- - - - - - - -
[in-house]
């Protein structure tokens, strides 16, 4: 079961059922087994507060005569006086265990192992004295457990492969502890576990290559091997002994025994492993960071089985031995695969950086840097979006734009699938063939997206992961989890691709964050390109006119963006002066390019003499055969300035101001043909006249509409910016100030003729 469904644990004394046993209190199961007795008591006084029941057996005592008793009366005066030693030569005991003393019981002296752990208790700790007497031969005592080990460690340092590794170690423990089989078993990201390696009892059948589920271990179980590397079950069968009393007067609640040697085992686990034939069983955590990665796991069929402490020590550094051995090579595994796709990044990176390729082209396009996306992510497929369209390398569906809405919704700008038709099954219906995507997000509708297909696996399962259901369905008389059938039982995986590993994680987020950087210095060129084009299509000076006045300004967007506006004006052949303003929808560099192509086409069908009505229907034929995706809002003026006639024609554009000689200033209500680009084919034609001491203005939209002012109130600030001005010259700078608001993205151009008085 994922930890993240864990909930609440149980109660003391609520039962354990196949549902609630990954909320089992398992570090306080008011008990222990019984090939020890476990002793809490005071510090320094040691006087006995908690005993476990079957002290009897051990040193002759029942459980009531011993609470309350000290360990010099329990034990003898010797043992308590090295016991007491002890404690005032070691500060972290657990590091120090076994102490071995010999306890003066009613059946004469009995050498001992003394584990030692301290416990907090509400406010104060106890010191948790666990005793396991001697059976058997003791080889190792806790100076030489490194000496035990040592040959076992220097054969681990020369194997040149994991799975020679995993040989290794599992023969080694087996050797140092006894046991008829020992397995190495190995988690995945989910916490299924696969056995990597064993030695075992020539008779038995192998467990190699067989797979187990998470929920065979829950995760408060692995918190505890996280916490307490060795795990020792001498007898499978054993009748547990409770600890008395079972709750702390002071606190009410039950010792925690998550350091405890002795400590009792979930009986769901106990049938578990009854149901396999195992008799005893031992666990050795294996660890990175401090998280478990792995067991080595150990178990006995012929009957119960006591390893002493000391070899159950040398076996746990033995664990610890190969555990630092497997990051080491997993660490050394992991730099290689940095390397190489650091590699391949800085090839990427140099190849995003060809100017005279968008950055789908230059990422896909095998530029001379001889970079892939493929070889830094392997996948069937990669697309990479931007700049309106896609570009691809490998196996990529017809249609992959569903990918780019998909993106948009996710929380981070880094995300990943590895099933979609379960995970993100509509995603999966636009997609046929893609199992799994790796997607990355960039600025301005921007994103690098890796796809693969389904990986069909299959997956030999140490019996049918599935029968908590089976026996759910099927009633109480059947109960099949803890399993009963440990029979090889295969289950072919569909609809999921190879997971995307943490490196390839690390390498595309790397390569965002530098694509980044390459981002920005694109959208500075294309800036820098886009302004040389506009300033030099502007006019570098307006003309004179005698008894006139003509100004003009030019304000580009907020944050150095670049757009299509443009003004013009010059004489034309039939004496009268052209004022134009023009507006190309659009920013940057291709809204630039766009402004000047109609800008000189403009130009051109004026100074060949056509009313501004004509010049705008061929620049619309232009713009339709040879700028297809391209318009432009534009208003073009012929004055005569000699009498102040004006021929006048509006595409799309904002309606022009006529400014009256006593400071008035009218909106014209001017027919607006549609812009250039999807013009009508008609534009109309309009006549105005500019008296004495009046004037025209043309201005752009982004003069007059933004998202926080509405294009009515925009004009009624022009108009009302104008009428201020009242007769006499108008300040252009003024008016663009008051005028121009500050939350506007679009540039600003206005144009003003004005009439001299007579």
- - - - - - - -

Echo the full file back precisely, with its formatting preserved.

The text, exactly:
[in-house]
């Protein structure tokens, strides 16, 4: 079961059922087994507060005569006086265990192992004295457990492969502890576990290559091997002994025994492993960071089985031995695969950086840097979006734009699938063939997206992961989890691709964050390109006119963006002066390019003499055969300035101001043909006249509409910016100030003729 469904644990004394046993209190199961007795008591006084029941057996005592008793009366005066030693030569005991003393019981002296752990208790700790007497031969005592080990460690340092590794170690423990089989078993990201390696009892059948589920271990179980590397079950069968009393007067609640040697085992686990034939069983955590990665796991069929402490020590550094051995090579595994796709990044990176390729082209396009996306992510497929369209390398569906809405919704700008038709099954219906995507997000509708297909696996399962259901369905008389059938039982995986590993994680987020950087210095060129084009299509000076006045300004967007506006004006052949303003929808560099192509086409069908009505229907034929995706809002003026006639024609554009000689200033209500680009084919034609001491203005939209002012109130600030001005010259700078608001993205151009008085 994922930890993240864990909930609440149980109660003391609520039962354990196949549902609630990954909320089992398992570090306080008011008990222990019984090939020890476990002793809490005071510090320094040691006087006995908690005993476990079957002290009897051990040193002759029942459980009531011993609470309350000290360990010099329990034990003898010797043992308590090295016991007491002890404690005032070691500060972290657990590091120090076994102490071995010999306890003066009613059946004469009995050498001992003394584990030692301290416990907090509400406010104060106890010191948790666990005793396991001697059976058997003791080889190792806790100076030489490194000496035990040592040959076992220097054969681990020369194997040149994991799975020679995993040989290794599992023969080694087996050797140092006894046991008829020992397995190495190995988690995945989910916490299924696969056995990597064993030695075992020539008779038995192998467990190699067989797979187990998470929920065979829950995760408060692995918190505890996280916490307490060795795990020792001498007898499978054993009748547990409770600890008395079972709750702390002071606190009410039950010792925690998550350091405890002795400590009792979930009986769901106990049938578990009854149901396999195992008799005893031992666990050795294996660890990175401090998280478990792995067991080595150990178990006995012929009957119960006591390893002493000391070899159950040398076996746990033995664990610890190969555990630092497997990051080491997993660490050394992991730099290689940095390397190489650091590699391949800085090839990427140099190849995003060809100017005279968008950055789908230059990422896909095998530029001379001889970079892939493929070889830094392997996948069937990669697309990479931007700049309106896609570009691809490998196996990529017809249609992959569903990918780019998909993106948009996710929380981070880094995300990943590895099933979609379960995970993100509509995603999966636009997609046929893609199992799994790796997607990355960039600025301005921007994103690098890796796809693969389904990986069909299959997956030999140490019996049918599935029968908590089976026996759910099927009633109480059947109960099949803890399993009963440990029979090889295969289950072919569909609809999921190879997971995307943490490196390839690390390498595309790397390569965002530098694509980044390459981002920005694109959208500075294309800036820098886009302004040389506009300033030099502007006019570098307006003309004179005698008894006139003509100004003009030019304000580009907020944050150095670049757009299509443009003004013009010059004489034309039939004496009268052209004022134009023009507006190309659009920013940057291709809204630039766009402004000047109609800008000189403009130009051109004026100074060949056509009313501004004509010049705008061929620049619309232009713009339709040879700028297809391209318009432009534009208003073009012929004055005569000699009498102040004006021929006048509006595409799309904002309606022009006529400014009256006593400071008035009218909106014209001017027919607006549609812009250039999807013009009508008609534009109309309009006549105005500019008296004495009046004037025209043309201005752009982004003069007059933004998202926080509405294009009515925009004009009624022009108009009302104008009428201020009242007769006499108008300040252009003024008016663009008051005028121009500050939350506007679009540039600003206005144009003003004005009439001299007579």